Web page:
In which I complete my goal to read five non-fiction books that caught my fancy (#87).
Last month, I read my fifth non-fiction book, allowing me to COMPLETE this goal! While I was looking for another book at the library, the hubs pointed out A Brave Vessel: The True Tale of the Castaways Who Rescued Jamestown and Inspired Shakespeare’s The Tempest. I do love me a long title — and this one sums up the subject matter pretty well.
It is the story of the Sea Venture, the flagship of a fleet which the Virginia Company sent with men, women, children, and supplies to relieve the new Jamestown settlement. The fleet became separated in a hurricane, during which the Sea Venture wrecked on an island of Bermuda. This actually worked out pretty well for them: all of the passengers and crew made it safely to the island, and the company only lost a handful of people during their time as castaways. The rest of the fleet, on the other hand, continued on to Jamestown, arriving just in time for the Starving Time, ultimately losing most of the passengers to starvation and disease.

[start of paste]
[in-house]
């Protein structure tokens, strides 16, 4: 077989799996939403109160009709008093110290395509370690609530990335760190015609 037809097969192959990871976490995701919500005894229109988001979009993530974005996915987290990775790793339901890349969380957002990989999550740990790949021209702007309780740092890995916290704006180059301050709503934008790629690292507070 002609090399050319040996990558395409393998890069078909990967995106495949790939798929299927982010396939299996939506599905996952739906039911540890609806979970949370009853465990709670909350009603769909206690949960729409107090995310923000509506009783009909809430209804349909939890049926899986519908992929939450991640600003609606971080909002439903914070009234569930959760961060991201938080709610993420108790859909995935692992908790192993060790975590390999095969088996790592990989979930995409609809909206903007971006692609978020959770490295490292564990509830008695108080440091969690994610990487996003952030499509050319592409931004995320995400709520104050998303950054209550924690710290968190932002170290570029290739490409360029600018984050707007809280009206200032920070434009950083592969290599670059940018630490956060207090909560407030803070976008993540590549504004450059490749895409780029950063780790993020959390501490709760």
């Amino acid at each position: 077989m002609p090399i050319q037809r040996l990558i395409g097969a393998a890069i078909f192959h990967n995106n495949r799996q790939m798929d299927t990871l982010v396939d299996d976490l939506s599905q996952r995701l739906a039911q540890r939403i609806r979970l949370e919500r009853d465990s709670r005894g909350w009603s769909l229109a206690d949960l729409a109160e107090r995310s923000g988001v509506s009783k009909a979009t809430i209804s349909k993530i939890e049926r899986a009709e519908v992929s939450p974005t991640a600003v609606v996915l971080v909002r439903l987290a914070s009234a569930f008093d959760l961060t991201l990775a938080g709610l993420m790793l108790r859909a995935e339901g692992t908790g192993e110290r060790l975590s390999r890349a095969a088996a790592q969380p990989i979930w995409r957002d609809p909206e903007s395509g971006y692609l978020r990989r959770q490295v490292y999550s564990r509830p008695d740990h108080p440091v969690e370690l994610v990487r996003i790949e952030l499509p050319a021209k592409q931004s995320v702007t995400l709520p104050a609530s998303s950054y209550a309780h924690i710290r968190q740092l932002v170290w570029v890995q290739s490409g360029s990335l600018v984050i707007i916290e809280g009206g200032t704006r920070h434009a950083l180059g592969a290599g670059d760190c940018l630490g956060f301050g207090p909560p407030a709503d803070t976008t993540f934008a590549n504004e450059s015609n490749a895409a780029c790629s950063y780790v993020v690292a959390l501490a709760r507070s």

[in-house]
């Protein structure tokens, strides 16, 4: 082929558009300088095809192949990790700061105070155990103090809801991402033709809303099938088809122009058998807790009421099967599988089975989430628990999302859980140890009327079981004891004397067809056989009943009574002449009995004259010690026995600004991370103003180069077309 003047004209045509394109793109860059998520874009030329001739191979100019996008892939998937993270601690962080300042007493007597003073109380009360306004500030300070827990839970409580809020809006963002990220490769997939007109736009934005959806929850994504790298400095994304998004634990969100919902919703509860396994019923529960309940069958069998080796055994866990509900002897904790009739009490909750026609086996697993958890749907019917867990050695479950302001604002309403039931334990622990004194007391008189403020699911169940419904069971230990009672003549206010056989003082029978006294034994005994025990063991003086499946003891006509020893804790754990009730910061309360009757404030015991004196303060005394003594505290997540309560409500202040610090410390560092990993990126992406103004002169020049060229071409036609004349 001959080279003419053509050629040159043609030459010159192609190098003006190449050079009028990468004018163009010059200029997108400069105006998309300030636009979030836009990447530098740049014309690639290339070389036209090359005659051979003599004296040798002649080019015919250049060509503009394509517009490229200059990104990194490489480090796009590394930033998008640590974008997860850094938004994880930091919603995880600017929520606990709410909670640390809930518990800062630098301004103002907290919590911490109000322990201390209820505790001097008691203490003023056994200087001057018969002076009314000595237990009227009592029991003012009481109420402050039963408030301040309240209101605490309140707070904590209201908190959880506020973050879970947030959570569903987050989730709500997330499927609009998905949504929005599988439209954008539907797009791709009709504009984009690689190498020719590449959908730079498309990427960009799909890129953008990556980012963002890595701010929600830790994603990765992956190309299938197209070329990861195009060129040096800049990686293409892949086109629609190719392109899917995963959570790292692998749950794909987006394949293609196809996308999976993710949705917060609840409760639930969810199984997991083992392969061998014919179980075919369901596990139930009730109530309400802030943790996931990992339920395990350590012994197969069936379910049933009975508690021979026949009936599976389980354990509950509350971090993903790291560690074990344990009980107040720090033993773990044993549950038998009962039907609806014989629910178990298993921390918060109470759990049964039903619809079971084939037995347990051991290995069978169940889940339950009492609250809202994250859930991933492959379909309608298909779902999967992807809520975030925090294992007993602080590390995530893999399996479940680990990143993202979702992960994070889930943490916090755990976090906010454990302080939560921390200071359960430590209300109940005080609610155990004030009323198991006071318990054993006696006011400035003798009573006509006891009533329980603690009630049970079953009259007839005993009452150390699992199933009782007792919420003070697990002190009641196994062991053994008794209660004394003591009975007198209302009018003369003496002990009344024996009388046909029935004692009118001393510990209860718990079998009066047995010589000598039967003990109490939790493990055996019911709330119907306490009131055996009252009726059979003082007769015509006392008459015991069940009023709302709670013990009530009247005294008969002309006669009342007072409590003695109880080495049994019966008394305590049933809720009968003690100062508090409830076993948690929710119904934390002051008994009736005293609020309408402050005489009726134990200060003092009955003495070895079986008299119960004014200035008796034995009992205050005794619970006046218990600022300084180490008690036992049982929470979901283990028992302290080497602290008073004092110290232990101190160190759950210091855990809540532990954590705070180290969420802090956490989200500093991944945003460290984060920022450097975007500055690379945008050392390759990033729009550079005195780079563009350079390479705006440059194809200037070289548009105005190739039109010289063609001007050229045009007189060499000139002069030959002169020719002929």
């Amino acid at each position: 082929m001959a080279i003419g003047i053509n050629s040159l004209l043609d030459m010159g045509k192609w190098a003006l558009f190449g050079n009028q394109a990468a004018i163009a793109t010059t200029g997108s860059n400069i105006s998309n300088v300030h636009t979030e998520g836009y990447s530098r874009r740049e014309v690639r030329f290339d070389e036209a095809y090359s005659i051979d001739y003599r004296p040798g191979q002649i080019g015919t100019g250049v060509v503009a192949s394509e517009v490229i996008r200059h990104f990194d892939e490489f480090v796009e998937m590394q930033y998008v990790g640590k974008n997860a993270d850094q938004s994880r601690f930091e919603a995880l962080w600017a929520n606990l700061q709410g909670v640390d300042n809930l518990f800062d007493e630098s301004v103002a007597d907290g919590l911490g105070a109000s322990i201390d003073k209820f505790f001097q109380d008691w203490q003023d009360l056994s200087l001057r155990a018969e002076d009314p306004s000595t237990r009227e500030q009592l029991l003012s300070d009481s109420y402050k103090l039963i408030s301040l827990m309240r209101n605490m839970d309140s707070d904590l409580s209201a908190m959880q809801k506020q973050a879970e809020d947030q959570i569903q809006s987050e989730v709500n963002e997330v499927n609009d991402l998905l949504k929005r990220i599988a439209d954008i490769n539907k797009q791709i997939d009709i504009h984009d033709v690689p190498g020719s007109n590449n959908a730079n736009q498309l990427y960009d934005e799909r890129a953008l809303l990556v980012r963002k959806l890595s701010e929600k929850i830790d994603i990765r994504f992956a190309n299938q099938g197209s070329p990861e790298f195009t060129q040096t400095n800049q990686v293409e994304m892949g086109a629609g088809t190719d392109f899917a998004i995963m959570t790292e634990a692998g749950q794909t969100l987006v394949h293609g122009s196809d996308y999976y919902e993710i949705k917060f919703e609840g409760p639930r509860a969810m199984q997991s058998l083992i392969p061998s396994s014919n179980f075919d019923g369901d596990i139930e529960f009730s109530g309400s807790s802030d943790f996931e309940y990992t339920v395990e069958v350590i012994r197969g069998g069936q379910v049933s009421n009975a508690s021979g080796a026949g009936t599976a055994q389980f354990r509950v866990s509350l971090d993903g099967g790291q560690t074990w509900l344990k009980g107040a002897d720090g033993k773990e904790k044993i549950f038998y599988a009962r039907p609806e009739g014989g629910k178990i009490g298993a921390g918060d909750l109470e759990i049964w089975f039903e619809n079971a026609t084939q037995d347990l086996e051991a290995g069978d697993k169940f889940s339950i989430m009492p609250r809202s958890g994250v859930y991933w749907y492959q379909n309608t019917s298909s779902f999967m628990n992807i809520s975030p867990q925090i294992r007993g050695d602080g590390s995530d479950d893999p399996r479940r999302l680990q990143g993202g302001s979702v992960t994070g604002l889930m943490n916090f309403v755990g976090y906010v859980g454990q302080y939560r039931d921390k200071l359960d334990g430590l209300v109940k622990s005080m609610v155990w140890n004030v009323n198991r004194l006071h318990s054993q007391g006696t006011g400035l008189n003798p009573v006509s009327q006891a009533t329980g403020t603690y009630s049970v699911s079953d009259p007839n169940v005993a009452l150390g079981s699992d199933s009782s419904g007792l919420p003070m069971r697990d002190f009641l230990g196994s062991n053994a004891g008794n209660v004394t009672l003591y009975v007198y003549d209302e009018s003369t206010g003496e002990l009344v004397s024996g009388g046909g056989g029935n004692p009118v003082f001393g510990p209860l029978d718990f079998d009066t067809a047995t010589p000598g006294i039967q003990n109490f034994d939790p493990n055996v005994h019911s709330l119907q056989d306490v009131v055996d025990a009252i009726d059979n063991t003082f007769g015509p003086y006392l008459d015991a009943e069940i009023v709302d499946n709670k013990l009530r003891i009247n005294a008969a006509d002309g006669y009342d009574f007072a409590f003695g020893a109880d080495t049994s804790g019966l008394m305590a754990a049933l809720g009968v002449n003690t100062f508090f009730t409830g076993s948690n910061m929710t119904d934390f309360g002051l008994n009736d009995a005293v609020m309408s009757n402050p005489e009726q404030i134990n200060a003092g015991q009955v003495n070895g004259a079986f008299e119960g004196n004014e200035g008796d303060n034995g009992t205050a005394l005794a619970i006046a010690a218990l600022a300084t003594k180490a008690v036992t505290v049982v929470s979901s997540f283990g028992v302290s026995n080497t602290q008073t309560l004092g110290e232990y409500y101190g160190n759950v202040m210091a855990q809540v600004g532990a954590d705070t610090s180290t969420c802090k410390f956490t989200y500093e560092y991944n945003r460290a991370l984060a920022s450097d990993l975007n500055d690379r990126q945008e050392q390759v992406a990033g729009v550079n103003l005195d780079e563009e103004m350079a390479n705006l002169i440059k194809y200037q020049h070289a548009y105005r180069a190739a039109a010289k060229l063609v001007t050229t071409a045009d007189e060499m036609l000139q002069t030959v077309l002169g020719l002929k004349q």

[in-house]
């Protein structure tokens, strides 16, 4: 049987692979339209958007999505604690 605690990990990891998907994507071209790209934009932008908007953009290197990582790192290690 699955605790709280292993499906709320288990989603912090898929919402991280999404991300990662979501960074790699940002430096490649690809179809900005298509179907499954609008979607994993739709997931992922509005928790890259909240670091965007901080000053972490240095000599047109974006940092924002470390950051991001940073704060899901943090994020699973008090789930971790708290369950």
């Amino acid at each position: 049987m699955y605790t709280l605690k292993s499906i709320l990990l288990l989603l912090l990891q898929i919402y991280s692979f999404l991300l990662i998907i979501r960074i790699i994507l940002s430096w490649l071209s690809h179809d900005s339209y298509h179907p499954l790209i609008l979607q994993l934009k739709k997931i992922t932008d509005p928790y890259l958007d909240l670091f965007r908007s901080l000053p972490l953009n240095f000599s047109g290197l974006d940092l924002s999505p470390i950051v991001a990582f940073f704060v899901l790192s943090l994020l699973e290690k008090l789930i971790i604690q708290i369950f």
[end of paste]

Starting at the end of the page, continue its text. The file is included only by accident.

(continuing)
An aspiring writer sent back an account of the shipwreck in the hopes of gaining both the interest of a patron and the Virginia Company. This, along with two accounts from sailors on the ship, served as a source for Shakespeare’s last play, The Tempest. While this seems to be an accepted fact, the evidence has largely been lost. So that section of the book was slightly less extensive than I’d hoped.
Actually, I thought the book contained a bit too much speculation in all areas. I’m not a big fan of “she must have felt” and “he surely recognized” in my history. But it was an enjoyable story and a nice, quick read.